Ep. 43 All About Private Equity in Healthcare Part Two 

by | Aug 16, 2023

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Join us as we explore the dynamic world of private equity firms and their foray into healthcare operations. While the focus is typically on the potential for significant profits in acquiring healthcare businesses, we must also examine the critical need to acknowledge and manage the inherent risks.  
Continuing our conversation surrounding the ecosystem of private equity in healthcare, our expert guests – Executive Consultant Monty Pate and Vice President of Practice Operations, Angie Howard – delve into the intricacies of a scalable future state covering all the twists and turns in the “the future state roadmap” that methodically integrates people, process, systems, and technology.  

With a focus on fostering successful and mutually beneficial partnerships, this episode – hosted by Rebekah Duke – equips listeners with the knowledge to  better strategize for healthcare portfolios. For the healthcare professional, an investor, or industry enthusiast, this episode offers perspectives on private equity acquisitions in healthcare that you won’t hear anywhere else.   

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Full Episode Transcript

Medical Advantage Podcast: Welcome to the Medical Advantage Podcast, where you can hear healthcare professionals, expert consultants, and industry thought leaders discuss the exciting new ideas and technologies that are changing the business of healthcare. Tune in to each episode as we hear from some of the most innovative minds in medicine about the future of healthcare and how your organization can stay profitable, efficient, and on top of industry best practices.

Rebekah Duke: Welcome back to the Medical Advantage Podcast, as promised we are back with part two of our private equity series. Again, I’m Rebekah Duke, your host. In part one, we discussed what the coming together of private equity and its medical business acquisitions looks like, what consultants are prepared to do to make ventures successful and all the many intricacies of full scale evaluation of healthcare entity being invested by private equity. When you have as much experience as our Monty Pate and Angie Howard, you have a lot to say about the interplay of private equity and healthcare. So what’s next? Today’s installment zeroes in on the future state. Welcome back, Monty and Angie.

Montgomery Pate: Thanks, Rebekah.

Angie Howard: Thank you, Rebekah.

Rebekah Duke: Thank you. So the roadmap for more valuable, scalable, future state. I think most people understand the concept, valuable. However, the term scalable is a word we don’t hear as much. Monty, please get us started. Can you elaborate on what the word scalable means in terms of PE in healthcare?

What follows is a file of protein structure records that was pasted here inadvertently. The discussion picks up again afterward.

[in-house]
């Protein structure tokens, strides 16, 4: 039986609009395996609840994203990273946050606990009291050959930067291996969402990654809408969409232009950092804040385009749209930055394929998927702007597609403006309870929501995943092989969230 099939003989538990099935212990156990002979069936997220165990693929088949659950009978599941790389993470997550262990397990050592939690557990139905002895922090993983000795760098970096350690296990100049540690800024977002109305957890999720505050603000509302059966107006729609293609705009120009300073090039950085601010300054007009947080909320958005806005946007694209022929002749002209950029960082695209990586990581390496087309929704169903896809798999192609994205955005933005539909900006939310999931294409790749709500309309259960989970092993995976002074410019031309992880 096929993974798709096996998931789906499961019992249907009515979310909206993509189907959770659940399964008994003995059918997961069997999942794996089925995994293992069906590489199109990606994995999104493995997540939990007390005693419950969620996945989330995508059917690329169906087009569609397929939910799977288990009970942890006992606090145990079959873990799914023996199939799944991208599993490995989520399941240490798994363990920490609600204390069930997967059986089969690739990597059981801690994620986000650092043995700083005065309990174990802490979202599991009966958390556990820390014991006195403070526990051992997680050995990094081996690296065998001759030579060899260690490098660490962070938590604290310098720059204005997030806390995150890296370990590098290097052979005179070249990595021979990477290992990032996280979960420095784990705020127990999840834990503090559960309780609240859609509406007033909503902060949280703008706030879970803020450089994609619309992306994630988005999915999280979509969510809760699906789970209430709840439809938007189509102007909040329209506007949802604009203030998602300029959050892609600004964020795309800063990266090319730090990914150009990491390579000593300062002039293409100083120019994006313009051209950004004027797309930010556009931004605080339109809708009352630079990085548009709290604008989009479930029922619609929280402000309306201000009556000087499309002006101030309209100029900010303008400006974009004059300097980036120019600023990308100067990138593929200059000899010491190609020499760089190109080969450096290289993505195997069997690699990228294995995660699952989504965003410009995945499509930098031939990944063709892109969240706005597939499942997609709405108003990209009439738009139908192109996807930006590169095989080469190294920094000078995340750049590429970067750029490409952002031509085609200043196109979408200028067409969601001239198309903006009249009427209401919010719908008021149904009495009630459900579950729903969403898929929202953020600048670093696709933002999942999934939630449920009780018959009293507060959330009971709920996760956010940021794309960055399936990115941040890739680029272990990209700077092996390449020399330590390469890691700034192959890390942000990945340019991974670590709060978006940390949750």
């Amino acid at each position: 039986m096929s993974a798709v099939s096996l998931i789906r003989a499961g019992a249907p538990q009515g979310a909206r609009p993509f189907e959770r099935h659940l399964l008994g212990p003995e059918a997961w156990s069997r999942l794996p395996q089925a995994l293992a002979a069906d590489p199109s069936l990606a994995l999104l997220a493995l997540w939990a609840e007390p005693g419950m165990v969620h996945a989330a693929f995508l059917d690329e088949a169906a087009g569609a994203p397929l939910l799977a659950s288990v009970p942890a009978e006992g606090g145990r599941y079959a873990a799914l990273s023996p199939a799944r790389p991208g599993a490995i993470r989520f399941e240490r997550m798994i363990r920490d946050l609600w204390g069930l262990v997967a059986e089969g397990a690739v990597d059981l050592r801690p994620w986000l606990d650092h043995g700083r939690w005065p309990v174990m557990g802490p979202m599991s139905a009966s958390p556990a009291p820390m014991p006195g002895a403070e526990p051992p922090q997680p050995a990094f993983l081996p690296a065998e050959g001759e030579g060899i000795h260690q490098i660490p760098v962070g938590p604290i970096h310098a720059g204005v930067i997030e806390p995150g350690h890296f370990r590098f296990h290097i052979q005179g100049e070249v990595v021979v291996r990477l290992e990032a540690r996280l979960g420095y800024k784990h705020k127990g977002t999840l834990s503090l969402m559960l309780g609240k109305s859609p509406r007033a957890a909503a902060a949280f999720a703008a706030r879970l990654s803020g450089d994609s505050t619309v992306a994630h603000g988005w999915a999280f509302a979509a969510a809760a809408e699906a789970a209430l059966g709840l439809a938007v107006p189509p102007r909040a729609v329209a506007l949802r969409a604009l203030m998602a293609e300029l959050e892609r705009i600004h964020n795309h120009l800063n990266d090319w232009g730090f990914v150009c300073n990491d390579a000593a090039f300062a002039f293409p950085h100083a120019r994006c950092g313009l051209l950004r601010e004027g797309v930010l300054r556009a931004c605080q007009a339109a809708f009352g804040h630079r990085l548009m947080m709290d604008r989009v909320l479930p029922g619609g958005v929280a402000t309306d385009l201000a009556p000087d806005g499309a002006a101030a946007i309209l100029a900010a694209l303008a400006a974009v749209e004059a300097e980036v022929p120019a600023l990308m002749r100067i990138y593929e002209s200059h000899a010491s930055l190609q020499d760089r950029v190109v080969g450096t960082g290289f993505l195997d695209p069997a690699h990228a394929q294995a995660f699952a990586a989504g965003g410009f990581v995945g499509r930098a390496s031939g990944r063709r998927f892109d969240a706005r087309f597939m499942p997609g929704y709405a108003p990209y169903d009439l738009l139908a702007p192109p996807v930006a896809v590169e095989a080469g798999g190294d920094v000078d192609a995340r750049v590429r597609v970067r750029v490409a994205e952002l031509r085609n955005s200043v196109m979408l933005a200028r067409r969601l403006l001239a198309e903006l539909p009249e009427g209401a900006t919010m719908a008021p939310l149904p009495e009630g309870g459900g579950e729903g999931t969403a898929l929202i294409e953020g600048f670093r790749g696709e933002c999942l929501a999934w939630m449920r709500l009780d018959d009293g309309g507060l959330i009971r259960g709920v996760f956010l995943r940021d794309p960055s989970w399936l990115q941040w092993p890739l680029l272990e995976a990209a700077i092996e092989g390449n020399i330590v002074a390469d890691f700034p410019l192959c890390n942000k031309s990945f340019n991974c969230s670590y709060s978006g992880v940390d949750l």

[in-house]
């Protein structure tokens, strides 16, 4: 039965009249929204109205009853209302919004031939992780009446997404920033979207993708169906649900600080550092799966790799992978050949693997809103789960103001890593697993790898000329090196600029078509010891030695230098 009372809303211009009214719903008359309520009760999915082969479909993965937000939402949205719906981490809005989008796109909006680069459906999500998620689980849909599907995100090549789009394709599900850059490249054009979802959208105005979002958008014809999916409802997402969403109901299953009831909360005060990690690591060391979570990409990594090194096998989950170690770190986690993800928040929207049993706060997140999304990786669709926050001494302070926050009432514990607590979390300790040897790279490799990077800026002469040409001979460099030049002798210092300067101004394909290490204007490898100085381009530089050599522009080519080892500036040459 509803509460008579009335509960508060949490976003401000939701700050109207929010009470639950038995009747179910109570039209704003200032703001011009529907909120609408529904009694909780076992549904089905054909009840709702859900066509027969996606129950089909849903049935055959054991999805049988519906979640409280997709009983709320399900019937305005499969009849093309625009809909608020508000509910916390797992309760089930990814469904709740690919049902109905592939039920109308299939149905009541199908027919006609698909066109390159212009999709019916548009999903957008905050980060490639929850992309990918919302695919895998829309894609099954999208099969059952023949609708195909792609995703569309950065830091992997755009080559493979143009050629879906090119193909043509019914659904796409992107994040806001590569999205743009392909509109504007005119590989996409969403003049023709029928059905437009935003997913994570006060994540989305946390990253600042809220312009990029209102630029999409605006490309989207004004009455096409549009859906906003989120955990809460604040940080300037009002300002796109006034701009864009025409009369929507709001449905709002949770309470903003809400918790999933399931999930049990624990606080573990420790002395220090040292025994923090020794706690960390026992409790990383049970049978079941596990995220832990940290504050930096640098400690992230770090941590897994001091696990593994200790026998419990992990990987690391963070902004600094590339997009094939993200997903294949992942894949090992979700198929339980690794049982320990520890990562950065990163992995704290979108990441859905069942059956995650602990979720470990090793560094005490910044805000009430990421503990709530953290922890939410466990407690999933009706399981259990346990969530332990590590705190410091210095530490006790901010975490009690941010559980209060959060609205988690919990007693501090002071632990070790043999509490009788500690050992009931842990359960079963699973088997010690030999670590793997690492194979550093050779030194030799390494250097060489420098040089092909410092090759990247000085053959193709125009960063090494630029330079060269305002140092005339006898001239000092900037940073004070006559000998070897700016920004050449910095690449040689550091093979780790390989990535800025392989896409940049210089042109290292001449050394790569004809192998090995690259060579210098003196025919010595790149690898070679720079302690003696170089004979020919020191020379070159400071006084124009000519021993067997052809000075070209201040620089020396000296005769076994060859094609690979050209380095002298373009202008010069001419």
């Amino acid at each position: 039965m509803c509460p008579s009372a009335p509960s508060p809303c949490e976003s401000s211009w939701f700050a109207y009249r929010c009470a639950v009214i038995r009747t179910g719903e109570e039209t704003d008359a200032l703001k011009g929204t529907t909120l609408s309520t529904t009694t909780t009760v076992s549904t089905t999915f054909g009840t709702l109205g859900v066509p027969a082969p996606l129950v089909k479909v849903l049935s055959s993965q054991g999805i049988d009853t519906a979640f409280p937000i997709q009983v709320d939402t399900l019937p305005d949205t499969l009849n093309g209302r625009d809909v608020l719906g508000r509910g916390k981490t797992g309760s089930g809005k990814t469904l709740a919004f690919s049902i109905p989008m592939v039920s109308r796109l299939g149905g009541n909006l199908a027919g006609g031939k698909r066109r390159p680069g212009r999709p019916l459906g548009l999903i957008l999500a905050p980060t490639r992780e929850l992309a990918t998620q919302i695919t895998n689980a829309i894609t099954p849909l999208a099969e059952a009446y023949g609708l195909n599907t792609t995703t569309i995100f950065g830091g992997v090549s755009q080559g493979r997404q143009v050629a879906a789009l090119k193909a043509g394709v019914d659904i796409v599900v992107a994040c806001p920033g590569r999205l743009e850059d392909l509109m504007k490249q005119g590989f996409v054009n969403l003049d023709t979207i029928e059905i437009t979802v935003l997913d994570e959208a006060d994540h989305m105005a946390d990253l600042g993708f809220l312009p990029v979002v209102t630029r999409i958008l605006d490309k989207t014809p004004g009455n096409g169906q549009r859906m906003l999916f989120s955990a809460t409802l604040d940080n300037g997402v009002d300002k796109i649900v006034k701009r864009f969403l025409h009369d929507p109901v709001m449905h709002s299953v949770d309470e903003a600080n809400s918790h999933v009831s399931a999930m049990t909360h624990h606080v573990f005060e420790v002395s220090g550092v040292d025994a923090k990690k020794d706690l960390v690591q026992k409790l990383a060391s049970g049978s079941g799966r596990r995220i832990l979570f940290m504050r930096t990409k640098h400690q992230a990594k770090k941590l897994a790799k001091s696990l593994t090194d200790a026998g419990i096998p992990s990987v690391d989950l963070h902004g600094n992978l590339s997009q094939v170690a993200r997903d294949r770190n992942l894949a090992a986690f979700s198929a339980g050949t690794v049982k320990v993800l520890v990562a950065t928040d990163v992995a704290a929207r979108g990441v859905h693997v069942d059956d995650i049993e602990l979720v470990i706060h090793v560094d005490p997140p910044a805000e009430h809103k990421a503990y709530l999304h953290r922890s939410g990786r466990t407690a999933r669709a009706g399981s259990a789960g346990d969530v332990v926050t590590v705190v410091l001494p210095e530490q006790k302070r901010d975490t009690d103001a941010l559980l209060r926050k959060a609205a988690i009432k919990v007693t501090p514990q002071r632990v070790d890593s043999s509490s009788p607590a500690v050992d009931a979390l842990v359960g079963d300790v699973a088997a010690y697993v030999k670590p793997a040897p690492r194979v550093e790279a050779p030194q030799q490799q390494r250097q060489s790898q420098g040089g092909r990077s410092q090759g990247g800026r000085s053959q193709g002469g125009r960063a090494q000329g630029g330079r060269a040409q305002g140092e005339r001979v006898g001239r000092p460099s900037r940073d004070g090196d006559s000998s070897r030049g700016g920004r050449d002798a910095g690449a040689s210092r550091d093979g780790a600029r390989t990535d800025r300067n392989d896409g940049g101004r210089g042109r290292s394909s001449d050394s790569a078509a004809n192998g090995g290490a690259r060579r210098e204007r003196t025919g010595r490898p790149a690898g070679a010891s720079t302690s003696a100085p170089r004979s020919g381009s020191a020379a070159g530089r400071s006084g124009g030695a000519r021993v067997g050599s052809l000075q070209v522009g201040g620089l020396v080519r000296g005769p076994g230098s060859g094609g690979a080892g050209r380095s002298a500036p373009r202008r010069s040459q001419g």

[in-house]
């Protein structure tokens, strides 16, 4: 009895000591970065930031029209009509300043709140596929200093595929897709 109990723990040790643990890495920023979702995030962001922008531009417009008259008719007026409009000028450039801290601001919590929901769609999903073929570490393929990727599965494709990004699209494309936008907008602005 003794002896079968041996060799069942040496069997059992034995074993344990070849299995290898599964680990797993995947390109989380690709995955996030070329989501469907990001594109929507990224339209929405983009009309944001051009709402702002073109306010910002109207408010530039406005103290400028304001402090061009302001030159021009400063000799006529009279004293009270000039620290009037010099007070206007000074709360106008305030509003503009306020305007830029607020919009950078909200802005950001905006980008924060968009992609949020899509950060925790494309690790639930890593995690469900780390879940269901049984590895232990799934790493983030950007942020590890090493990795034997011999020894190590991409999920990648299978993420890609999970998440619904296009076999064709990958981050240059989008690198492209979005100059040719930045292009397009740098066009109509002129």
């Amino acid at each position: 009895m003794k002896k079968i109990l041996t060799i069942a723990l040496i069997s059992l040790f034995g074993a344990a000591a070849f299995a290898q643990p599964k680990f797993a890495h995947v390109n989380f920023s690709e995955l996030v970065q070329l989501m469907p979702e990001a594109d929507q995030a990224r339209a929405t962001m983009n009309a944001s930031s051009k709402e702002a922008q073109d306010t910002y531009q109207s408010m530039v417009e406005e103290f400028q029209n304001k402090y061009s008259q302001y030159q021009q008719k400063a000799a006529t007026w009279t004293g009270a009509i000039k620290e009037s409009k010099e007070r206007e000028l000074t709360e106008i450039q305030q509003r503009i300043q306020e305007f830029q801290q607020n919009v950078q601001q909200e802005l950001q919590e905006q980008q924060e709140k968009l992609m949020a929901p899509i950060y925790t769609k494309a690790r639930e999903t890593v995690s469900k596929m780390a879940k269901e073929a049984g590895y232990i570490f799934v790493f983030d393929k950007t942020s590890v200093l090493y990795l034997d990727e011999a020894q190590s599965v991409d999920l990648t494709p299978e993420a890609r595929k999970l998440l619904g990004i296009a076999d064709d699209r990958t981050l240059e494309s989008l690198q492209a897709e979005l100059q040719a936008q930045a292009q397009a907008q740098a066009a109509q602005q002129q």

Montgomery Pate: Yeah, certainly. Scalable refers most often to the ability to grow from a healthcare perspective. This can mean the ability to accommodate more patients, more providers, additional service liners. And this is one component of a medical system’s value. And as we said at the beginning, private equity firms are seeking to increase the value of their business assets.

Rebekah Duke: Now, with regard to the more valuable and scalable future state and your experience, how have your teams helped medical groups get there? Angie?

Angie Howard: So a lot of times it’s partnership, so we partner with the medical group to help understand where they’re struggling or where maybe they need the assistance. A lot of times these folks just don’t have the time to take on new projects, you know, they’re busy in their day to day. So we partner with the medical group or we partner with the private equity group just depending on who are target is.

And then as far as to future, the future state roadmap. As it was previously mentioned, it’s an ecosystem that encompasses the human element., So people. In a manner in which they’re accomplishing their work, the process. And the tools they use in order to get the job accomplished. So systems or technology we call this our people, process, technology roadmap. And each of these elements are dependent to some degree on the other. Do you have anything to add?

Montgomery Pate: Well, certainly I would point out that wrapping around all of this is the organizational culture, which impacts a medical group’s ability to embrace the change. You can have a great plan backed by massive amounts of due diligence and capital investment, but it can quickly fail if the organization’s culture is not receptive.